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Opus Zero


Stars: Willem Dafoe, Andres Almeida, Cassandra Ciangherotti, Carlos Aragon, Irene Azuela, Noe Hernandez, Brontis Jodorowsky, Valentina Manzini

Director: Daniel Spencer Graham

The title might suggest something out of science-fiction, but no such luck. Dafoe has a habit of sometimes starring in out-of-the-way projects but few are as inaccessible as this darkly-photographed, ponderous drama featuring him as a struggling composer arriving at a God-forsaken Mexican village in the middle of nowhere where his father has recently died.

Paul, who is trying to rewrite someone else's unfinished symphony, tours the local industries, chats to the priest and becomes vaguely involved in the fate of a missing woman (his father's mistress?) and her daughter, who seem to have disappeared. Alas, this narrative thread, if you could call it that, just peters out, like any others in the film.

The second half of the film concerns a film crew making a documentary, who tour the local industries and generally cover the same ground we've seen in part one, apart from shooting an elderly trio walking away across the hills, who suddenly disappear (it's obviously camera trickery). Their digital watches and mobile phones won't work there, so why does their cinecamera?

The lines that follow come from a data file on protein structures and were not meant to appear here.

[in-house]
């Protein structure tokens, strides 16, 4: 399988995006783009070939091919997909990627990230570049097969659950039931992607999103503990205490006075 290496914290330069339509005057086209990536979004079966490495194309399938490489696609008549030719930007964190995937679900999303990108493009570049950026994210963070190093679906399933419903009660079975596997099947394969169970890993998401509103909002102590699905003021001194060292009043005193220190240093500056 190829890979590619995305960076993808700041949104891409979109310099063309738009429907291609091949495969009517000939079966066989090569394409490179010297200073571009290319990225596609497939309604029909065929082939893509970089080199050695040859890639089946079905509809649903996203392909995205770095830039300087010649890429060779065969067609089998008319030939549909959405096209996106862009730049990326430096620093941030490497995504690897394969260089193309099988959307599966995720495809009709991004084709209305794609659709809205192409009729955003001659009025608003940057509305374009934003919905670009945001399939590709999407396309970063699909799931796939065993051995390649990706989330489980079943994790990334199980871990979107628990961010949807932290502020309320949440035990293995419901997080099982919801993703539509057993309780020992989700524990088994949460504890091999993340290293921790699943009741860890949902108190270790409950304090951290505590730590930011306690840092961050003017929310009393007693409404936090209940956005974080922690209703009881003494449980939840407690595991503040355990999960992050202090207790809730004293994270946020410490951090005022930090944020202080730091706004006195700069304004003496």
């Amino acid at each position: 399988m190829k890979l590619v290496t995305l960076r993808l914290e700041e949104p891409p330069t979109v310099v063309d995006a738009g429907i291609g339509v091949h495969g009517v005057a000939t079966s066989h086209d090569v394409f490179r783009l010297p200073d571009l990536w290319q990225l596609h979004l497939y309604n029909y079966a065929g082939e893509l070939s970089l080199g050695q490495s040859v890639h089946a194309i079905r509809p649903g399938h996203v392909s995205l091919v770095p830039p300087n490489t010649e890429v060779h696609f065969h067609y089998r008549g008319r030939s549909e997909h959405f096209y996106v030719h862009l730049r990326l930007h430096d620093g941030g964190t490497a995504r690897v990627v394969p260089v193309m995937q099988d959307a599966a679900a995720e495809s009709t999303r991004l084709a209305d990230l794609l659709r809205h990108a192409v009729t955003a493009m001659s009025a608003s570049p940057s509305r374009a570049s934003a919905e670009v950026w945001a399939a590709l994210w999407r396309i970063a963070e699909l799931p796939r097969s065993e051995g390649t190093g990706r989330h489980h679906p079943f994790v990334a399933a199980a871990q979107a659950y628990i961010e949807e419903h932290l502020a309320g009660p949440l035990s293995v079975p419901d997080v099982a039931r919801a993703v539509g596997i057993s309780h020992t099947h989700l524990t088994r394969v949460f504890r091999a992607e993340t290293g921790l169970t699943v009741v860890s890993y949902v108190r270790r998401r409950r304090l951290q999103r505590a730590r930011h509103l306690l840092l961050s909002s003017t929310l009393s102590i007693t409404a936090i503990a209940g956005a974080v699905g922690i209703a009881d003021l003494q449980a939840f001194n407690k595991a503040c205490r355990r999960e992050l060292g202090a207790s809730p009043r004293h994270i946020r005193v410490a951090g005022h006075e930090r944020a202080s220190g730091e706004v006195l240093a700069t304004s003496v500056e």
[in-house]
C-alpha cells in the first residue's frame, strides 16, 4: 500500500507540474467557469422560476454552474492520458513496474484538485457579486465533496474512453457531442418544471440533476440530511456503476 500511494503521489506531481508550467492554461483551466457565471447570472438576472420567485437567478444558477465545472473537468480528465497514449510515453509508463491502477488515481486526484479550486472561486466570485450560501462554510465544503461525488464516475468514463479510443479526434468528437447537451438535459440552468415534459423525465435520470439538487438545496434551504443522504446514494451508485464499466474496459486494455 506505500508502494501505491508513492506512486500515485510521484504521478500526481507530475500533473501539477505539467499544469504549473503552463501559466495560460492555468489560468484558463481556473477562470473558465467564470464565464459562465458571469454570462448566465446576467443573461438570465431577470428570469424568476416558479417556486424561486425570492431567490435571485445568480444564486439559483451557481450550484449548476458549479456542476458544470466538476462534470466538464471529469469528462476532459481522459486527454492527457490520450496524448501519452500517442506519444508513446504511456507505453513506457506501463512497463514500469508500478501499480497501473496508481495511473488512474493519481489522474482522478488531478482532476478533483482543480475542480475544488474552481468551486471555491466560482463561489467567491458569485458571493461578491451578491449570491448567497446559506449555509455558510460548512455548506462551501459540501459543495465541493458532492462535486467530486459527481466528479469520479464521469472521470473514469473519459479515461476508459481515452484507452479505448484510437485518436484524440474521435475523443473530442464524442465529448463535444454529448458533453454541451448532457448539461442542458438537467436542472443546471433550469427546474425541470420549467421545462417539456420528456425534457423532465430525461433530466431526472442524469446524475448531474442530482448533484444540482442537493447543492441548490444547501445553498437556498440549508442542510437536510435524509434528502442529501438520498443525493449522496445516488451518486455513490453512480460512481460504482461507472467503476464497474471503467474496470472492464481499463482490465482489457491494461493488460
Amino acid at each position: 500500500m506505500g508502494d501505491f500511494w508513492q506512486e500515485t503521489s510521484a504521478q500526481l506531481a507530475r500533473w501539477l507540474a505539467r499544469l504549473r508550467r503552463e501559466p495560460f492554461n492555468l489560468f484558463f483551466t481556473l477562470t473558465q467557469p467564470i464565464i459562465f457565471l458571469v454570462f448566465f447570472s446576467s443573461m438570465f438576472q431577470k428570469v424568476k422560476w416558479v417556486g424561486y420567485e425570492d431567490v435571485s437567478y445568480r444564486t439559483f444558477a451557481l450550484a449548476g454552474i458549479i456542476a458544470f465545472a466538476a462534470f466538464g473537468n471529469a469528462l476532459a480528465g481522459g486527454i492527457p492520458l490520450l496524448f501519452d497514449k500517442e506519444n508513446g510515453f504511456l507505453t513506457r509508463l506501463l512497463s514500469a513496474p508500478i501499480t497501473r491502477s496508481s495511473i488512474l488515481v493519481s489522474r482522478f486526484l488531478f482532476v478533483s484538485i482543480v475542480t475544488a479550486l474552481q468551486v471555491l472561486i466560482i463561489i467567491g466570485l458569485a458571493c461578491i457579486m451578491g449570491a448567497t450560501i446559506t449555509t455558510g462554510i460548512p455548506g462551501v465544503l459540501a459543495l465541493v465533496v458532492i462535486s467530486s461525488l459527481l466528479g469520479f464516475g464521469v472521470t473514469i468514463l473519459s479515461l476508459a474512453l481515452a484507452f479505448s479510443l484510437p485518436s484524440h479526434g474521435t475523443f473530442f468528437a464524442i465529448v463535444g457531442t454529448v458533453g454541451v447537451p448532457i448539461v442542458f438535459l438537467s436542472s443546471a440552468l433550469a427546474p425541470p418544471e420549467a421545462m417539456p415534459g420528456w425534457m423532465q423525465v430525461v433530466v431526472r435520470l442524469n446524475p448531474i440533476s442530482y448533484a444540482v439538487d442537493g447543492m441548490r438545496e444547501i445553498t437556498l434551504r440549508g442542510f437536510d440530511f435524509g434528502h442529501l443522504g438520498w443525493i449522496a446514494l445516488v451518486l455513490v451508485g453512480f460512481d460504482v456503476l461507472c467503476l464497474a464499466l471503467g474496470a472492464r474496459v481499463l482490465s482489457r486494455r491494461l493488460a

'I'm in the middle of someone else's narrative,' confesses Paul, 'and haven't found what I'm looking for.' And he never does, as the movie ends more or less where it began.

There's hardly even a vignette here, and frankly we could do with a few zombies to liven things up. Come to think of it, most of the cast, with the honourable exception of the star, act that way anyway, contributing stilted line readings throughout.

David Quinlan

Mexico/Germany/USA 2017. UK Distributor: New Wave Films. Colour by Colorspace.
84 minutes. Widescreen. UK certificate: 15.

Guidance ratings (out of 3): Sex/nudity 0, Violence/Horror 0, Drugs 0, Swearing 2.

Review date: 06 Aug 2019